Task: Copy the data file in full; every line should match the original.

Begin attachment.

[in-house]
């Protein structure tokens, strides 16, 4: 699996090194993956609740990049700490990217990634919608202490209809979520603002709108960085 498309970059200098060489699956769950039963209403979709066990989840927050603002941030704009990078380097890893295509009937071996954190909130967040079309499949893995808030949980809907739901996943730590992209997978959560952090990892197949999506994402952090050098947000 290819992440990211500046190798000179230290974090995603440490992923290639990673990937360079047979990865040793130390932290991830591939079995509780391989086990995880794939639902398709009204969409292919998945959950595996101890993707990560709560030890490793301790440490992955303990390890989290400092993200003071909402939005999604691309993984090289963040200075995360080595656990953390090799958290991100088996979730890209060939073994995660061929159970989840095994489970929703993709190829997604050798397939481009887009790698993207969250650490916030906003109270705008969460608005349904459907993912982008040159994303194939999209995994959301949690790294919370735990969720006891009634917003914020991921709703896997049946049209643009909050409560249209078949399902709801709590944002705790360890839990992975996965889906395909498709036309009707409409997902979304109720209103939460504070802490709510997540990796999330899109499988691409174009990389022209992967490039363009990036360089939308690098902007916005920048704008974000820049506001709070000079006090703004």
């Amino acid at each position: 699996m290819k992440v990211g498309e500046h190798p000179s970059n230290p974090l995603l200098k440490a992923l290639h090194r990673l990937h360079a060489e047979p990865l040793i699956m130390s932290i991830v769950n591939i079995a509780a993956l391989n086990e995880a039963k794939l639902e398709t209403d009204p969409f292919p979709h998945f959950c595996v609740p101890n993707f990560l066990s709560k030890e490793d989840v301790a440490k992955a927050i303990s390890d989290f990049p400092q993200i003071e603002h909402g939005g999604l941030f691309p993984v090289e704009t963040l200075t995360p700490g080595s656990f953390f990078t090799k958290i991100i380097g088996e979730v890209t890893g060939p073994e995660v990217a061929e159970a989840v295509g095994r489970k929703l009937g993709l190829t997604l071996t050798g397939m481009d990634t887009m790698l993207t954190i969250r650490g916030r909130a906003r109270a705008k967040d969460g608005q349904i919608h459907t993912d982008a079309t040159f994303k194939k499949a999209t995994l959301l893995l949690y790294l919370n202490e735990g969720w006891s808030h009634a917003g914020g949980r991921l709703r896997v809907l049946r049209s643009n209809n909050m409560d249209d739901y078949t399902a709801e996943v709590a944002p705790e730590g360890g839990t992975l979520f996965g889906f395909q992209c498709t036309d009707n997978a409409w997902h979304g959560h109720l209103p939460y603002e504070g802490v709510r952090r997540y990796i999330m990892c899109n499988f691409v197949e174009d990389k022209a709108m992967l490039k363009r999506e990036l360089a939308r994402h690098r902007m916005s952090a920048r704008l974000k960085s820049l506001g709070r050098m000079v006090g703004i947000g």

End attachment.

[in-house]
């Protein structure tokens, strides 16, 4: 699996090194993956609740990049700490990217990634919608202490209809979520603002709108960085 498309970059200098060489699956769950039963209403979709066990989840927050603002941030704009990078380097890893295509009937071996954190909130967040079309499949893995808030949980809907739901996943730590992209997978959560952090990892197949999506994402952090050098947000 290819992440990211500046190798000179230290974090995603440490992923290639990673990937360079047979990865040793130390932290991830591939079995509780391989086990995880794939639902398709009204969409292919998945959950595996101890993707990560709560030890490793301790440490992955303990390890989290400092993200003071909402939005999604691309993984090289963040200075995360080595656990953390090799958290991100088996979730890209060939073994995660061929159970989840095994489970929703993709190829997604050798397939481009887009790698993207969250650490916030906003109270705008969460608005349904459907993912982008040159994303194939999209995994959301949690790294919370735990969720006891009634917003914020991921709703896997049946049209643009909050409560249209078949399902709801709590944002705790360890839990992975996965889906395909498709036309009707409409997902979304109720209103939460504070802490709510997540990796999330899109499988691409174009990389022209992967490039363009990036360089939308690098902007916005920048704008974000820049506001709070000079006090703004």
């Amino acid at each position: 699996m290819k992440v990211g498309e500046h190798p000179s970059n230290p974090l995603l200098k440490a992923l290639h090194r990673l990937h360079a060489e047979p990865l040793i699956m130390s932290i991830v769950n591939i079995a509780a993956l391989n086990e995880a039963k794939l639902e398709t209403d009204p969409f292919p979709h998945f959950c595996v609740p101890n993707f990560l066990s709560k030890e490793d989840v301790a440490k992955a927050i303990s390890d989290f990049p400092q993200i003071e603002h909402g939005g999604l941030f691309p993984v090289e704009t963040l200075t995360p700490g080595s656990f953390f990078t090799k958290i991100i380097g088996e979730v890209t890893g060939p073994e995660v990217a061929e159970a989840v295509g095994r489970k929703l009937g993709l190829t997604l071996t050798g397939m481009d990634t887009m790698l993207t954190i969250r650490g916030r909130a906003r109270a705008k967040d969460g608005q349904i919608h459907t993912d982008a079309t040159f994303k194939k499949a999209t995994l959301l893995l949690y790294l919370n202490e735990g969720w006891s808030h009634a917003g914020g949980r991921l709703r896997v809907l049946r049209s643009n209809n909050m409560d249209d739901y078949t399902a709801e996943v709590a944002p705790e730590g360890g839990t992975l979520f996965g889906f395909q992209c498709t036309d009707n997978a409409w997902h979304g959560h109720l209103p939460y603002e504070g802490v709510r952090r997540y990796i999330m990892c899109n499988f691409v197949e174009d990389k022209a709108m992967l490039k363009r999506e990036l360089a939308r994402h690098r902007m916005s952090a920048r704008l974000k960085s820049l506001g709070r050098m000079v006090g703004i947000g």